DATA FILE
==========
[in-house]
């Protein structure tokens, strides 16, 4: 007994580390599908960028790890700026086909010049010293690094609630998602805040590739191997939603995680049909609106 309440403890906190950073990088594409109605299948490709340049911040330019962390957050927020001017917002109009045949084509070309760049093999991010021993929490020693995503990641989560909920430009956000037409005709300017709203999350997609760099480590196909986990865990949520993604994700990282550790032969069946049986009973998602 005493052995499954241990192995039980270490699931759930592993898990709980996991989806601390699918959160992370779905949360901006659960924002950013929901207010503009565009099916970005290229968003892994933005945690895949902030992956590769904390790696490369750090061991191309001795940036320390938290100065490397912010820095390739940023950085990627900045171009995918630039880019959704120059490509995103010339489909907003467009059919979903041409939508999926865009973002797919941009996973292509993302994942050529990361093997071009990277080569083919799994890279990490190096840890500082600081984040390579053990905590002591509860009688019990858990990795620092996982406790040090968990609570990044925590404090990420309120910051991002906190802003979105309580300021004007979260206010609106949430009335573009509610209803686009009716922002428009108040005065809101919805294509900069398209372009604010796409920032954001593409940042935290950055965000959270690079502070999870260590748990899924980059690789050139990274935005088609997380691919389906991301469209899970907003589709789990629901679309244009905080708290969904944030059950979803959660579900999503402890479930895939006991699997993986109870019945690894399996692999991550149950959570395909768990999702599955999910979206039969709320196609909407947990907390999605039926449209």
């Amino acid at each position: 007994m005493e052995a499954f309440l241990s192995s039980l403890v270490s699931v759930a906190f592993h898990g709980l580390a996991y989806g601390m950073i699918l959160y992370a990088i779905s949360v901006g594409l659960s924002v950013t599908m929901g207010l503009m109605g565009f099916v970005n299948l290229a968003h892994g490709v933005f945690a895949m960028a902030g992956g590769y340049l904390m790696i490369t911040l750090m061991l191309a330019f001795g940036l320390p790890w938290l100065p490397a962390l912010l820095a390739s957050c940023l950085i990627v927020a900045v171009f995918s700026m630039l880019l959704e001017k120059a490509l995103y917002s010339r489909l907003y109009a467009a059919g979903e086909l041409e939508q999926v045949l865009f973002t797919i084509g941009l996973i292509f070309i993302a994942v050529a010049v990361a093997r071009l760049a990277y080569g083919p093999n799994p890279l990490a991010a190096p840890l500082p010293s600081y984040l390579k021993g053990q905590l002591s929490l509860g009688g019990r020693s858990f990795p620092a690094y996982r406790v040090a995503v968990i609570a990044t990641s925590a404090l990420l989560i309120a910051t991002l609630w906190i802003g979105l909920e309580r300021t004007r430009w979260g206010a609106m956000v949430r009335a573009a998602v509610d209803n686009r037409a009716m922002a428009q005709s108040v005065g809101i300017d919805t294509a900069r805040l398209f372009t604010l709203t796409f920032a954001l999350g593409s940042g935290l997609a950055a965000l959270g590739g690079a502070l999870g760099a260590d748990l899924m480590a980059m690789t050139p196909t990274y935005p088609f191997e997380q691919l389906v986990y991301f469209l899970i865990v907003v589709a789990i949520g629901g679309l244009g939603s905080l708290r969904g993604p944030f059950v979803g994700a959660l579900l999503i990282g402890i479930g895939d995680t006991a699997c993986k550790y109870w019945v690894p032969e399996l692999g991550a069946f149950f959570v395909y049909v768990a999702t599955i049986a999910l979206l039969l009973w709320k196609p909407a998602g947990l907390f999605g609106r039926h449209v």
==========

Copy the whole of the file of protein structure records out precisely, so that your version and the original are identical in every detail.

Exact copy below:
[in-house]
């Protein structure tokens, strides 16, 4: 007994580390599908960028790890700026086909010049010293690094609630998602805040590739191997939603995680049909609106 309440403890906190950073990088594409109605299948490709340049911040330019962390957050927020001017917002109009045949084509070309760049093999991010021993929490020693995503990641989560909920430009956000037409005709300017709203999350997609760099480590196909986990865990949520993604994700990282550790032969069946049986009973998602 005493052995499954241990192995039980270490699931759930592993898990709980996991989806601390699918959160992370779905949360901006659960924002950013929901207010503009565009099916970005290229968003892994933005945690895949902030992956590769904390790696490369750090061991191309001795940036320390938290100065490397912010820095390739940023950085990627900045171009995918630039880019959704120059490509995103010339489909907003467009059919979903041409939508999926865009973002797919941009996973292509993302994942050529990361093997071009990277080569083919799994890279990490190096840890500082600081984040390579053990905590002591509860009688019990858990990795620092996982406790040090968990609570990044925590404090990420309120910051991002906190802003979105309580300021004007979260206010609106949430009335573009509610209803686009009716922002428009108040005065809101919805294509900069398209372009604010796409920032954001593409940042935290950055965000959270690079502070999870260590748990899924980059690789050139990274935005088609997380691919389906991301469209899970907003589709789990629901679309244009905080708290969904944030059950979803959660579900999503402890479930895939006991699997993986109870019945690894399996692999991550149950959570395909768990999702599955999910979206039969709320196609909407947990907390999605039926449209």
């Amino acid at each position: 007994m005493e052995a499954f309440l241990s192995s039980l403890v270490s699931v759930a906190f592993h898990g709980l580390a996991y989806g601390m950073i699918l959160y992370a990088i779905s949360v901006g594409l659960s924002v950013t599908m929901g207010l503009m109605g565009f099916v970005n299948l290229a968003h892994g490709v933005f945690a895949m960028a902030g992956g590769y340049l904390m790696i490369t911040l750090m061991l191309a330019f001795g940036l320390p790890w938290l100065p490397a962390l912010l820095a390739s957050c940023l950085i990627v927020a900045v171009f995918s700026m630039l880019l959704e001017k120059a490509l995103y917002s010339r489909l907003y109009a467009a059919g979903e086909l041409e939508q999926v045949l865009f973002t797919i084509g941009l996973i292509f070309i993302a994942v050529a010049v990361a093997r071009l760049a990277y080569g083919p093999n799994p890279l990490a991010a190096p840890l500082p010293s600081y984040l390579k021993g053990q905590l002591s929490l509860g009688g019990r020693s858990f990795p620092a690094y996982r406790v040090a995503v968990i609570a990044t990641s925590a404090l990420l989560i309120a910051t991002l609630w906190i802003g979105l909920e309580r300021t004007r430009w979260g206010a609106m956000v949430r009335a573009a998602v509610d209803n686009r037409a009716m922002a428009q005709s108040v005065g809101i300017d919805t294509a900069r805040l398209f372009t604010l709203t796409f920032a954001l999350g593409s940042g935290l997609a950055a965000l959270g590739g690079a502070l999870g760099a260590d748990l899924m480590a980059m690789t050139p196909t990274y935005p088609f191997e997380q691919l389906v986990y991301f469209l899970i865990v907003v589709a789990i949520g629901g679309l244009g939603s905080l708290r969904g993604p944030f059950v979803g994700a959660l579900l999503i990282g402890i479930g895939d995680t006991a699997c993986k550790y109870w019945v690894p032969e399996l692999g991550a069946f149950f959570v395909y049909v768990a999702t599955i049986a999910l979206l039969l009973w709320k196609p909407a998602g947990l907390f999605g609106r039926h449209v």